(Themes such as hypocrisy, class division and superficiality are to be involved in the main body of the essay.)
Mrs. Merriweather is the character in the novel who, for me, is the fullest articulation of the hypocrisy and "innocent" racism of the Maycomb community.
Merriweather believes that she is dedicated to a good cause, yet she espouses great emotional ignorance and indifference to the 1) the people in her household and 2) the people sitting in the room with her.
This is a challenging assignment since Mrs. Merriweather is a minor character who only appears in a couple of chapters of To Kill a Mockingbird.
Known as "the most devout woman in Maycomb," Mrs. Grace Merriweather is a member of the Missionary Circle of the Maycomb Alabama Methodist Episcopal Church South, of which Scout's Aunt Alexandra (as well as Misses Maudie, Stephanie and Rachel) is also a member. She gives a moving speech on the trials and tribulations of the Mruna tribe of Africa--godless and living in "sin and squalor." Her hero seems to be the missionary J. Grimes Everett, "the only white person" who would go near the Mrunas. She had met him herself, and she assured Everett that the ladies of her church were behind him "one hundred percent."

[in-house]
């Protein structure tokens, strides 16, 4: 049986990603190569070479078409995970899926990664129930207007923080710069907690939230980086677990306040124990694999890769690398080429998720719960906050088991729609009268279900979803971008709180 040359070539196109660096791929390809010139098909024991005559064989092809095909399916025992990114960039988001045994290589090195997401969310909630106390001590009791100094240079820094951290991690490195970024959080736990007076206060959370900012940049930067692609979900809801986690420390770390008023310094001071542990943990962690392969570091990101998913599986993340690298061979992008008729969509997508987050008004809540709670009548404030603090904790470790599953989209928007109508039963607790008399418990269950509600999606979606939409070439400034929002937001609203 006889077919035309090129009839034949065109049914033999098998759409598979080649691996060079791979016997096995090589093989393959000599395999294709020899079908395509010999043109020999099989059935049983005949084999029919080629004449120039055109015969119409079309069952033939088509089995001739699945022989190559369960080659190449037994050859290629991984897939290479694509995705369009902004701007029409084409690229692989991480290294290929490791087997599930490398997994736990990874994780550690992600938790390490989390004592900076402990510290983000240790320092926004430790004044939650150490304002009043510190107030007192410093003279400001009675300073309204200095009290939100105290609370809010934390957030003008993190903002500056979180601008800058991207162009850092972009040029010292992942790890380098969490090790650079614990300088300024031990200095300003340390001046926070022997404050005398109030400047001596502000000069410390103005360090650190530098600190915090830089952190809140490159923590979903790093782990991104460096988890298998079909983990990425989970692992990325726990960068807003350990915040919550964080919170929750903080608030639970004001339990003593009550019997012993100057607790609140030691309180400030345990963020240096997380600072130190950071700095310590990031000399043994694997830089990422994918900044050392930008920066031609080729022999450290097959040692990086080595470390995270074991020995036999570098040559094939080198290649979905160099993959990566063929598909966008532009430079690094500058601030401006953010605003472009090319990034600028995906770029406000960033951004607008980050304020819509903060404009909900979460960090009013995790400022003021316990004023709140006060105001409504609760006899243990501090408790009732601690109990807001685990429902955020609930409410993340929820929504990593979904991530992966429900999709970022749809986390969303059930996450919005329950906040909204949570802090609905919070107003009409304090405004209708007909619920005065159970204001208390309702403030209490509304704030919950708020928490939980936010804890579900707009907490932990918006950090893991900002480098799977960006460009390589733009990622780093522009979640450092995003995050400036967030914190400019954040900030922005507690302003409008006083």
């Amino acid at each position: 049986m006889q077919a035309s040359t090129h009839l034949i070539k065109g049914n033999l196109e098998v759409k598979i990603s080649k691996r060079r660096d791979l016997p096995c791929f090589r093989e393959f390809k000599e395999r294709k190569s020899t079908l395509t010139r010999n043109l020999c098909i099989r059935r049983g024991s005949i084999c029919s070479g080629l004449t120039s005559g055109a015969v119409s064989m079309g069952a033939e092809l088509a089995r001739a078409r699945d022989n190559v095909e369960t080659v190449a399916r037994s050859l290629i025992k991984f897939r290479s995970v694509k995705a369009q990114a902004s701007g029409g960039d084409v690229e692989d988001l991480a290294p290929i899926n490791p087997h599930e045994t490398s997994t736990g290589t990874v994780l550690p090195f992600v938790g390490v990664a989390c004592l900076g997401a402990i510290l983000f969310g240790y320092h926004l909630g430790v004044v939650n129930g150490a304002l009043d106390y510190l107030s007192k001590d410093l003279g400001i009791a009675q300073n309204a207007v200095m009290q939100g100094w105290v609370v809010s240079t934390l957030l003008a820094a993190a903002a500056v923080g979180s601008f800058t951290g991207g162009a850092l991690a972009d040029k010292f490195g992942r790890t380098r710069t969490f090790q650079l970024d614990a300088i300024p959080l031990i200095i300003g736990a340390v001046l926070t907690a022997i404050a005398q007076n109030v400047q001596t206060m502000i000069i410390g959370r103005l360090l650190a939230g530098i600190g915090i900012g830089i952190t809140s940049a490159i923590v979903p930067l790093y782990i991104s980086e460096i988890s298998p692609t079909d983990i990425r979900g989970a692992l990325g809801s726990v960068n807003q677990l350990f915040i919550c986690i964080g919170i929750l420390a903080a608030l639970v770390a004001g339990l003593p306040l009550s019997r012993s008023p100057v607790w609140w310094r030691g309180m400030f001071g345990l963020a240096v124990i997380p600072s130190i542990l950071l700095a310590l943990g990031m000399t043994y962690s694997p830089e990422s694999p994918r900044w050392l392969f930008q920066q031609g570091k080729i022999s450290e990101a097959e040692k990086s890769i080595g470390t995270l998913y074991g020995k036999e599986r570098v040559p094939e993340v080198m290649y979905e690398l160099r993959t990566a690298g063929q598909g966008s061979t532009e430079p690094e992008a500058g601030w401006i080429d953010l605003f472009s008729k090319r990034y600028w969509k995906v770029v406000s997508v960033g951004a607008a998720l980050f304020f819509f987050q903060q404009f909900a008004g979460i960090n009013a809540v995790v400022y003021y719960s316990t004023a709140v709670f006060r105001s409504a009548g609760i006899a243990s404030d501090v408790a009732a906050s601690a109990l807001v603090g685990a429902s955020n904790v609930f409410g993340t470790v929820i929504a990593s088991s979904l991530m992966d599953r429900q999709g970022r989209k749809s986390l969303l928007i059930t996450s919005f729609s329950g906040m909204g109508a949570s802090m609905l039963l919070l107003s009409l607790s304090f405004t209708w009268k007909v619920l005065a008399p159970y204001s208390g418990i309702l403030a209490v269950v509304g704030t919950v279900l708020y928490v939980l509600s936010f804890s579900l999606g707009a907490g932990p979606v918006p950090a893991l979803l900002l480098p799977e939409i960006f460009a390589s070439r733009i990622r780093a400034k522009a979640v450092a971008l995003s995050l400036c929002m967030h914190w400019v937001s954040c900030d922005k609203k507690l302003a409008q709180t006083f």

However, Mrs. Merriweather seemed to show little concern about Maycomb's own black citizens. During a break between speeches while enjoying refreshments, Scout overhears Mrs. Merriweather making derogatory remarks about Tom Robinson's wife, Helen; later, she refers to her maid, Sophy, as a "sulky darky," wondering aloud why she hasn't already fired her. But when Mrs. Merriweather begins talking about the "misguided people" who defend black people, who would "stir 'em up"--meaning Atticus--Miss Maudie steps in with an icy retort.
"His food doesn't stick going down, does it?"
Mrs. Merriweather continued her diatribe, calling white people who tried to help blacks as "hypocrites... born hypocrites." She is proud of the separation of the races that endures in the South, but it is obvious that the biggest hyprocite in the room is Grace Merriweather.
Other facts we discover about Mrs. Merriweather:
- One of her kin, sixteen-year-old Sam Merriweather, committed suicide; however, it may not have been her son, since Scout described her as being childless.
- One of Aunt Alexandra's dictum's was that "Every Third Merriweather is Morbid."
- She "sips gin out of Lydia E. Pinkham bottles" and "her mother did the same," according to Aunt Alexandra.
- Town gossip has it that she "sobered" up her husband and "made a useful citizen out of him."
- She had large brown eyes, black curls, and "played her voice like an organ."